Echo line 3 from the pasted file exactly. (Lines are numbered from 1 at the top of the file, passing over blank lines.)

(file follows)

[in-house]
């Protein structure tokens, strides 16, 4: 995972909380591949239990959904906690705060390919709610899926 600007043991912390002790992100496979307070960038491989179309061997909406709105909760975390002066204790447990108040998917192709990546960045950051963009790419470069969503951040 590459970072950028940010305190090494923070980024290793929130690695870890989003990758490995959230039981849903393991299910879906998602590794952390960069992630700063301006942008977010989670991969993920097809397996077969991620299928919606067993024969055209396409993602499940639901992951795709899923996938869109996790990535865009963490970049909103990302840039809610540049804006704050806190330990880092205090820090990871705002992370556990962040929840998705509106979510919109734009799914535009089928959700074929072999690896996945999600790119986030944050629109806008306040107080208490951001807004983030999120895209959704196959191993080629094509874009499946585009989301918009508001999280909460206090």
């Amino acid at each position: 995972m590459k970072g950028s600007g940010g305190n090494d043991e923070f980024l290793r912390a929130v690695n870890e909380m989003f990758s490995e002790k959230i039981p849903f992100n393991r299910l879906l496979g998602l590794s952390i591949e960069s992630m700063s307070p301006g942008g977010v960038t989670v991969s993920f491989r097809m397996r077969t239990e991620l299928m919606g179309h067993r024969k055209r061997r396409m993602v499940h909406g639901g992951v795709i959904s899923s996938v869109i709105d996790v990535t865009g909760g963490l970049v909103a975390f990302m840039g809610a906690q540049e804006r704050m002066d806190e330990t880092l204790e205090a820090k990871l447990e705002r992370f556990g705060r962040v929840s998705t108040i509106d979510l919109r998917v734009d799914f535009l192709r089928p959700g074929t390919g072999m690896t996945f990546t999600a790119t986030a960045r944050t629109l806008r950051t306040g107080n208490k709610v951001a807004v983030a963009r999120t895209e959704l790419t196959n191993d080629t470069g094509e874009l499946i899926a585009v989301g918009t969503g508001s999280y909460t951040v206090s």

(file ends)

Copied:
């Amino acid at each position: 995972m590459k970072g950028s600007g940010g305190n090494d043991e923070f980024l290793r912390a929130v690695n870890e909380m989003f990758s490995e002790k959230i039981p849903f992100n393991r299910l879906l496979g998602l590794s952390i591949e960069s992630m700063s307070p301006g942008g977010v960038t989670v991969s993920f491989r097809m397996r077969t239990e991620l299928m919606g179309h067993r024969k055209r061997r396409m993602v499940h909406g639901g992951v795709i959904s899923s996938v869109i709105d996790v990535t865009g909760g963490l970049v909103a975390f990302m840039g809610a906690q540049e804006r704050m002066d806190e330990t880092l204790e205090a820090k990871l447990e705002r992370f556990g705060r962040v929840s998705t108040i509106d979510l919109r998917v734009d799914f535009l192709r089928p959700g074929t390919g072999m690896t996945f990546t999600a790119t986030a960045r944050t629109l806008r950051t306040g107080n208490k709610v951001a807004v983030a963009r999120t895209e959704l790419t196959n191993d080629t470069g094509e874009l499946i899926a585009v989301g918009t969503g508001s999280y909460t951040v206090s």